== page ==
Marketing Research Backs Up Strategies
Nucifora, Alf, THE JOURNAL RECORD
Why are so many important marketing decisions made based on whim, conjecture and gut feel?
In some cases that's the only way to make a decision. Perfect information simply isn't available and smart marketers quite often have an innate sense of what will and will not work. But far too often the requisite background information that will support a smart marketing decision is available. Marketers choose not to seek it out because of lack of time, money or energy and in an alarming number of cases out of pure ignorance.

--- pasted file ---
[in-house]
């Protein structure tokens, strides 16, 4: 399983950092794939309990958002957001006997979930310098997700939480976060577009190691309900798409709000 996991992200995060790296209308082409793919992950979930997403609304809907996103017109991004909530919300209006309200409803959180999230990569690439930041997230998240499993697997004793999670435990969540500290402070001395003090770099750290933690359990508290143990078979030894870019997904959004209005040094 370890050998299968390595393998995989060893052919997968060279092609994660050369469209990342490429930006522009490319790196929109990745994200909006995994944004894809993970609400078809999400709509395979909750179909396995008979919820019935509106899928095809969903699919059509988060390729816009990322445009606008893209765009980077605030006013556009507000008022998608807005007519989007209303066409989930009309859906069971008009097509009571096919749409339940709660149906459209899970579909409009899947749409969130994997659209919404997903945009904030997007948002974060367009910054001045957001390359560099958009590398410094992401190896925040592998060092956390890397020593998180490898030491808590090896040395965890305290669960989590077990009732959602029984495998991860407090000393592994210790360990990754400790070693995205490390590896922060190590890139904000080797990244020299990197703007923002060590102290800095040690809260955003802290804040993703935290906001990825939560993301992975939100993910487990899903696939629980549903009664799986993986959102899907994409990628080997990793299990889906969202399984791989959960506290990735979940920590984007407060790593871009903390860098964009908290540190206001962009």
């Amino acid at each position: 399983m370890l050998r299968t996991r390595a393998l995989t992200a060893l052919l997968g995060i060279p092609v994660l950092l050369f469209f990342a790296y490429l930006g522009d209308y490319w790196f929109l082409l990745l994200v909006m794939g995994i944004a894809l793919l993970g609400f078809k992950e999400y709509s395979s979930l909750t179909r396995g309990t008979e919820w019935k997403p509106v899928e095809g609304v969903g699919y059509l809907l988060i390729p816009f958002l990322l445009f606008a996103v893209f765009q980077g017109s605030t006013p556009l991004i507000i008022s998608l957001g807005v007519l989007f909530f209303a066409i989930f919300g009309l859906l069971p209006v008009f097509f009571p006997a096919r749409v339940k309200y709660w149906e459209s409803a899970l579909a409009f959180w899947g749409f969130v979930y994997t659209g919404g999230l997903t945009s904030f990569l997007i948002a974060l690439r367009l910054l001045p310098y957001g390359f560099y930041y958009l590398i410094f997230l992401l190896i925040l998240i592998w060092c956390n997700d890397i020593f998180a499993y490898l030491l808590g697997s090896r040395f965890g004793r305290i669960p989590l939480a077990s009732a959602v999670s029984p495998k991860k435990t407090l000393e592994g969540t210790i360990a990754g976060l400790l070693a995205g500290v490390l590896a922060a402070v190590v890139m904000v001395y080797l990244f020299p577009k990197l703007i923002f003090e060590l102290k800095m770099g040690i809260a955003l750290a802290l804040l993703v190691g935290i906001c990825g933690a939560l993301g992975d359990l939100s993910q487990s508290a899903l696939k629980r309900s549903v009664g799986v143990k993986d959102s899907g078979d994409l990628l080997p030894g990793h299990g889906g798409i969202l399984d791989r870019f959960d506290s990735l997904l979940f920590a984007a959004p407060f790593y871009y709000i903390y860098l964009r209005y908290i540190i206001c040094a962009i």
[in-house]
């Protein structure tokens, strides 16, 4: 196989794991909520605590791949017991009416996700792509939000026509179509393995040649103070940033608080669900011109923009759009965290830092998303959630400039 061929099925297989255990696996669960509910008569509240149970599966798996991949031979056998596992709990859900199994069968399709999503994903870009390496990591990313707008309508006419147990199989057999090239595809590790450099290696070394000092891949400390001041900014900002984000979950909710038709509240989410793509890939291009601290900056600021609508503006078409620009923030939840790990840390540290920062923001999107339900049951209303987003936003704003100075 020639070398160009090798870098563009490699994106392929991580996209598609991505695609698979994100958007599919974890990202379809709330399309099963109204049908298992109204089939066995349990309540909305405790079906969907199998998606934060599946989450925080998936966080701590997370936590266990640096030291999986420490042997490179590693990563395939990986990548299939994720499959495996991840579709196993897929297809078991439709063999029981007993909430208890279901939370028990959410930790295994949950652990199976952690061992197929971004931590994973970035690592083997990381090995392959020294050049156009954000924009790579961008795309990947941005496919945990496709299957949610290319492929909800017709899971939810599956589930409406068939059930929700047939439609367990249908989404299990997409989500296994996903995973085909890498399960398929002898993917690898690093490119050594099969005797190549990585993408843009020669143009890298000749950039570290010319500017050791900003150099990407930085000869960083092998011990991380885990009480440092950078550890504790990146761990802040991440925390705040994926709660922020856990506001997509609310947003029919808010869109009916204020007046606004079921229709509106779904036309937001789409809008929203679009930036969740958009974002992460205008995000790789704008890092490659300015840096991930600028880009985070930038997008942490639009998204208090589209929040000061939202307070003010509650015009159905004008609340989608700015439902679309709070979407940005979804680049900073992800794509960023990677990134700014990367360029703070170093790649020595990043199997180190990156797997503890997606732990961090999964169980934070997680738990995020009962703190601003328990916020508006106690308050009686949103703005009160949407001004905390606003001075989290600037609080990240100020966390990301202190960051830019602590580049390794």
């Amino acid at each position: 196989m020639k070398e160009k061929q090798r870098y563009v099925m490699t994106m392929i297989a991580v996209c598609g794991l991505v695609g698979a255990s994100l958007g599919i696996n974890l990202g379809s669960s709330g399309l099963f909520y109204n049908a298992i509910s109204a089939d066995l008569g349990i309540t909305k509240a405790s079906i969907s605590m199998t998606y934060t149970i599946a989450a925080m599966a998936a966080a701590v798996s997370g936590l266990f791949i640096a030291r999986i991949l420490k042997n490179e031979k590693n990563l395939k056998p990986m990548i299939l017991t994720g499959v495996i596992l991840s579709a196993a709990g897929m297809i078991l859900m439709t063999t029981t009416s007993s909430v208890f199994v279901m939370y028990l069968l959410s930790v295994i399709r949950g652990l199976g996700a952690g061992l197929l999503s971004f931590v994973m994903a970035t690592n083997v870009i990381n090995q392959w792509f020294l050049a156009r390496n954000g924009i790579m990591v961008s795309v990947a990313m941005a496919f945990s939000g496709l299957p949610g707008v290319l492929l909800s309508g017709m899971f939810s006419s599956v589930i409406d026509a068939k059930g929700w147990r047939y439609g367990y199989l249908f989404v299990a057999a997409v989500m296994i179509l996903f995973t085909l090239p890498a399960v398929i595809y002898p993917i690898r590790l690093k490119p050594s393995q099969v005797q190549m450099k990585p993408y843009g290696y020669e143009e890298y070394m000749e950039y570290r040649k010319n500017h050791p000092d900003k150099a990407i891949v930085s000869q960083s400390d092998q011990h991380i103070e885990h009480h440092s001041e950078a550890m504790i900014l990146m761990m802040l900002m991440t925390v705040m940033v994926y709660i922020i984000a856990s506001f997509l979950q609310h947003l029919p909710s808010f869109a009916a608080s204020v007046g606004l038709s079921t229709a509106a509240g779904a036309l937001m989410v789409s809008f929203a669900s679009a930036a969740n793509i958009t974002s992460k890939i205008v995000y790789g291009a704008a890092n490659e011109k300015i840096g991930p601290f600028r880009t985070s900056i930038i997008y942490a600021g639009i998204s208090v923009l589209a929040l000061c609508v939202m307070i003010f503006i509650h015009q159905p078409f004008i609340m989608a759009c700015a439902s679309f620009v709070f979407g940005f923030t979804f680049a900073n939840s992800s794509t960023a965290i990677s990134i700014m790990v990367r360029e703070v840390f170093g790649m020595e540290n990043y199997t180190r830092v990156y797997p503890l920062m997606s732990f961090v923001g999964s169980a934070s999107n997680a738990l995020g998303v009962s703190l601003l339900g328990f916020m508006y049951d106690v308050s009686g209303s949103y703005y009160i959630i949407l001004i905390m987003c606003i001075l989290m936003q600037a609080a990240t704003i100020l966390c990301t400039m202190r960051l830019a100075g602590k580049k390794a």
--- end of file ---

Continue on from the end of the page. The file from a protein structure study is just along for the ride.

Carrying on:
What type of information should you buy? There are numerous research methodologies, most of which are outside the realm of this discussion because of their complexity and cost. For the traditional small business, the discussion may be narrowed to two basic branches, quantitative and qualitative. Quantitative research, as the name implies, quantifies the verdict, e.g., X percent bought the product; Y percent have never seen the advertising. Quantitative research states the facts from which conclusions may be drawn. Assuming the research is "clean" -- correct sampling technique, statistical validity -- the results will be accurate and given an absence of any flaw in the methodology, accurate marketing conclusions can be surmised and strategies developed. For the the average small business, quantitative research will involve surveying techniques. These might include mail or phone surveys, store intercepts (intercepting customers inside/outside the store with clipboard and questionnaire), even the simple "How did we do?" cards that are distributed at point-of-sale or subsequent to the sale (there's one in most hotel rooms). The registration cards that drop out of the new stereo component box are nothing more than quantitative surveying. Quantitative surveys can be expensive. For instance, a mail survey with a minimum of 500 respondents can cost in the range of $20,000 to $30,000, which includes sample design, questionnaire and list development, printing, mailing, computer tabulation of results and preparation of final report. But the small business owner can undertake a marketing survey at a much lower price. How? * Keep the research simple. Don't overload the survey with too many questions. * Seek assistance in the development of the methodology and the questionnaire; execute the rest yourself, i.e., printing, mailing, postage, tabulation, etc. * Use college interns and staff (during their downtime if they have any) to conduct phone surveys using a company 1-800 number. Qualitative research seeks meaning and understanding behind the action or the belief. It seeks to understand why the respondent/participant/consumer does what he does; thinks the way she thinks. It deals with thoughts, ideas, concepts, beliefs, goals, aspirations, needs, desires ... .all the diagnostic issues that are so hard to capture in a quantitative survey and that require a more in-depth questioning and response ... a dialog, in fact. The most common form of qualitative research today is the ubiquitous focus group, a technique whereby 10 to 12 participants gather in a room and engage in discussion under the careful guidance and manipulation of an experienced focus group facilitator, whose job it is to guide the discussion to insure that relevant information is unearthed. …